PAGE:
The nightly dress code, as I mentioned earlier, was a surprise to us until we got on board. No advance info was available. There were two “gala” (read “formal”) nights – Monday (sea day) and Thursday (Stavanger). The other nights were color themed – white, green, etc. – and the final night was “costume.” All that said, aside from gala nights, dinner attire varied from casual to professional. I’m sure if it had been warmer, we might have seen shorts in the dining room, but none of that bothers me. We’re all on vacation. On the gala nights, most people did dress up, and the obligatory photographers were set up – as usual – around the ship.
We ate one meal in the ship’s lone specialty restaurant – Shangai. Unlike on other lines, the pricing is ala carte. The menu is a combination of Chinese, Thai, and Japanese food. It was all quite good, but the plates are small and the cost added up quickly. Also of note is that drink vouchers are not honored in the specialty restaurant – only in the main dining rooms and buffet.
The ship is in excellent shape. As I wrote earlier, I believe she is due for some minor upgrades before she moves to replace the Lirica in the UAE this winter. Aside from renovating the bathrooms, I’m not sure what else they’d do. Everything looked in a great order and maintenance was obvious throughout the ship.
Other general comments. As noted, very few North Americans on the ship. Most native English speakers were from Australia; there was a large tour group booked on a 40-day stint bringing them throughout Scandinavia and the Baltic, down around Western Europe, and ending up in Venice. Unless you speak Italian, German, Spanish, or Russian, do not expect to make a lot of new friends just walking around the ship. That said, we met very nice people on each of our excursions. As with the Divina, the cultural differences were sometimes annoying – the primary culprit being lack of “queueing skills.” Very little waiting at elevators to allow people off before getting on and a lot of “rude” people in the buffet. Just accept the cultural differences, be prepared to be a little “aggressive,” and you will do fine. It was really not a problem, but just something to keep in mind before heading out. The smoking policy remains good, but not as stringent as in the North American market. Smoking was allowed on one side of the verandah and pool decks, the casino, and a couple of lounges, including the cigar room. People were “cheating,” as you did see people smoking on their balconies – I never saw anyone enforcing the rules, but that doesn’t mean it didn’t happen. You could smell smoke at times, but it was no worse than on other cruise lines. The Divina had the best smoking policy I’ve ever seen, and they’ll still my benchmark for comparisons.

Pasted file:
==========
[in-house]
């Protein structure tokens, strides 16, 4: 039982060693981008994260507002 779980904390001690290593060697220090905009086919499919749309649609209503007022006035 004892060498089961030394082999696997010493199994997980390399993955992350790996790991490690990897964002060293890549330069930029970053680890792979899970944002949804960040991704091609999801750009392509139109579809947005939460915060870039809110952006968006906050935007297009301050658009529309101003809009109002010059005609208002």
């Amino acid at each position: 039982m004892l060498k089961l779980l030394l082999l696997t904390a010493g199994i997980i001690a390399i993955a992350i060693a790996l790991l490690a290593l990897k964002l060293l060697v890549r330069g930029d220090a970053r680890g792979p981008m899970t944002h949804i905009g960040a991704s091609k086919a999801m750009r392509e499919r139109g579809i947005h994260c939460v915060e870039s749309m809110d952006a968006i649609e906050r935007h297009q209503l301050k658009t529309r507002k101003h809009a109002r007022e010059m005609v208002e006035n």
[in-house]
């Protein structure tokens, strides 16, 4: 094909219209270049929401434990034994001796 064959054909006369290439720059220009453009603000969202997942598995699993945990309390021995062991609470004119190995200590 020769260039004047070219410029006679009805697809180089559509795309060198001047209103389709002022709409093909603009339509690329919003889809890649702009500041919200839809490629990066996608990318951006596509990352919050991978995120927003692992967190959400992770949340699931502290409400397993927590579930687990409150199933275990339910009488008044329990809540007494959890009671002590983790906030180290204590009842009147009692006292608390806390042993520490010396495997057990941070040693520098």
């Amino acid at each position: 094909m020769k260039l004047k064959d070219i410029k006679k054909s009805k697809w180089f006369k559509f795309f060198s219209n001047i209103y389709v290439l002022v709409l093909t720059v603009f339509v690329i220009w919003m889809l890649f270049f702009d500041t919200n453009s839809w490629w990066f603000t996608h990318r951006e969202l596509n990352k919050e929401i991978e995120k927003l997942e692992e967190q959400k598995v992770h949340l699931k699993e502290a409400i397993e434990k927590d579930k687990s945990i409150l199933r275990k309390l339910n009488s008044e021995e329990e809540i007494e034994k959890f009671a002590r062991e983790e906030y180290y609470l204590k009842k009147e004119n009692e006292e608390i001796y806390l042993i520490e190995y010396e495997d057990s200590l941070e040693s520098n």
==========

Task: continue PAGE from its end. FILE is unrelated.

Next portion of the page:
Disembarkation was equally as efficient as embarkation. We elected to do “self-assist” and walk off with our own luggage. As with the Divina, I do not know how MSC assigns departure times for other people. We had a request form left in our room mid-cruise, which we filled out and asked for self-assist. On the final night, we received our luggage tags and there were detailed instruction in the daily program. The ship is scheduled to dock at 10:00am, whereas we reached the dock around 9:00. Everyone is to be out of their rooms by 9:00am. We were the first group to leave and were told to assemble in one of the lounges with our bags by 9:30am. At pretty much exactly 9:30, the announcement was made that group “White 1” could depart. We followed a rep to the exit and we were off in less than five minutes. There was no passport or Customs control once off the ship. We simply walked through the terminal and back to the parking garage. We were on the road back to Copenhagen by 9:45am. It all could not have gone more smoothly.